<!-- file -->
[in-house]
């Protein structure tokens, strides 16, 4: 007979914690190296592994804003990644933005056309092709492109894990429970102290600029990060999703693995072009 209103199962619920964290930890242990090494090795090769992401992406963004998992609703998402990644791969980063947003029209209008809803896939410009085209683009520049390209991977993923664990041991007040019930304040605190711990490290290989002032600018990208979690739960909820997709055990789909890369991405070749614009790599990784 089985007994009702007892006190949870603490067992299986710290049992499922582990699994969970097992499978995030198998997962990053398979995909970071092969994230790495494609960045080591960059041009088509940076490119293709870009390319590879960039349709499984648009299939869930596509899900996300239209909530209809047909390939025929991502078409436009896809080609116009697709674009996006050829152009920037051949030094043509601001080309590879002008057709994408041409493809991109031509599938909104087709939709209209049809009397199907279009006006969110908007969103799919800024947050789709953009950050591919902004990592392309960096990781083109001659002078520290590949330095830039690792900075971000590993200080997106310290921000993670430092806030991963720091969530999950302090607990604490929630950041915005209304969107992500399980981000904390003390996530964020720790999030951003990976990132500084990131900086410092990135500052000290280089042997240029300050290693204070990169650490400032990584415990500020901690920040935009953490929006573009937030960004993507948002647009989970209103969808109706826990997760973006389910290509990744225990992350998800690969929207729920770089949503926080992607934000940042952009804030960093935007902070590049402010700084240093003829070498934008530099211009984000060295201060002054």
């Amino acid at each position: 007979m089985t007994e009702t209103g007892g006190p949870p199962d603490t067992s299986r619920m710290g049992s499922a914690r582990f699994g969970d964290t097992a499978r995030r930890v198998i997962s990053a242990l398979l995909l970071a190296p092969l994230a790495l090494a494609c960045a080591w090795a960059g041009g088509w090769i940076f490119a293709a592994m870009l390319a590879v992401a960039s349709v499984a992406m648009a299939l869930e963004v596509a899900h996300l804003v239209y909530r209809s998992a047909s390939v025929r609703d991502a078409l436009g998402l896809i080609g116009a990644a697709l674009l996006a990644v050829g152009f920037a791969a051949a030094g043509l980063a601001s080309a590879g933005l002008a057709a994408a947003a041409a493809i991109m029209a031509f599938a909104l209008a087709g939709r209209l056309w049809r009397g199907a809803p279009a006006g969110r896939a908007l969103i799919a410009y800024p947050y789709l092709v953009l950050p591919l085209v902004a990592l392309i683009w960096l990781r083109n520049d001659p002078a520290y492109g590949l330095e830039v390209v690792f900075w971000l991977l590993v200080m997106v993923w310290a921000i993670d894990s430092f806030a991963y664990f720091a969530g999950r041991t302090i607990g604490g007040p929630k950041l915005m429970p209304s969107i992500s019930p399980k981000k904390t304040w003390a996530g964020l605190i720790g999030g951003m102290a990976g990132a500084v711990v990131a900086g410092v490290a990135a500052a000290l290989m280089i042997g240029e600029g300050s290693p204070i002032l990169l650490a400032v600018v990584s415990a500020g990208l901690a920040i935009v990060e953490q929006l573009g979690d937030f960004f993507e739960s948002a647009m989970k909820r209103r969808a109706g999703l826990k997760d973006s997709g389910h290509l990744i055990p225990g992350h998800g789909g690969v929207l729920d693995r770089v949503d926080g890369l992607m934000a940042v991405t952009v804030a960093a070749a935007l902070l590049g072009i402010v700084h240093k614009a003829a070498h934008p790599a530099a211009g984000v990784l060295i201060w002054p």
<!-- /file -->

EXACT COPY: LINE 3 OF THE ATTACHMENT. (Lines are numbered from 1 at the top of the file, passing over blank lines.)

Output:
């Amino acid at each position: 007979m089985t007994e009702t209103g007892g006190p949870p199962d603490t067992s299986r619920m710290g049992s499922a914690r582990f699994g969970d964290t097992a499978r995030r930890v198998i997962s990053a242990l398979l995909l970071a190296p092969l994230a790495l090494a494609c960045a080591w090795a960059g041009g088509w090769i940076f490119a293709a592994m870009l390319a590879v992401a960039s349709v499984a992406m648009a299939l869930e963004v596509a899900h996300l804003v239209y909530r209809s998992a047909s390939v025929r609703d991502a078409l436009g998402l896809i080609g116009a990644a697709l674009l996006a990644v050829g152009f920037a791969a051949a030094g043509l980063a601001s080309a590879g933005l002008a057709a994408a947003a041409a493809i991109m029209a031509f599938a909104l209008a087709g939709r209209l056309w049809r009397g199907a809803p279009a006006g969110r896939a908007l969103i799919a410009y800024p947050y789709l092709v953009l950050p591919l085209v902004a990592l392309i683009w960096l990781r083109n520049d001659p002078a520290y492109g590949l330095e830039v390209v690792f900075w971000l991977l590993v200080m997106v993923w310290a921000i993670d894990s430092f806030a991963y664990f720091a969530g999950r041991t302090i607990g604490g007040p929630k950041l915005m429970p209304s969107i992500s019930p399980k981000k904390t304040w003390a996530g964020l605190i720790g999030g951003m102290a990976g990132a500084v711990v990131a900086g410092v490290a990135a500052a000290l290989m280089i042997g240029e600029g300050s290693p204070i002032l990169l650490a400032v600018v990584s415990a500020g990208l901690a920040i935009v990060e953490q929006l573009g979690d937030f960004f993507e739960s948002a647009m989970k909820r209103r969808a109706g999703l826990k997760d973006s997709g389910h290509l990744i055990p225990g992350h998800g789909g690969v929207l729920d693995r770089v949503d926080g890369l992607m934000a940042v991405t952009v804030a960093a070749a935007l902070l590049g072009i402010v700084h240093k614009a003829a070498h934008p790599a530099a211009g984000v990784l060295i201060w002054p």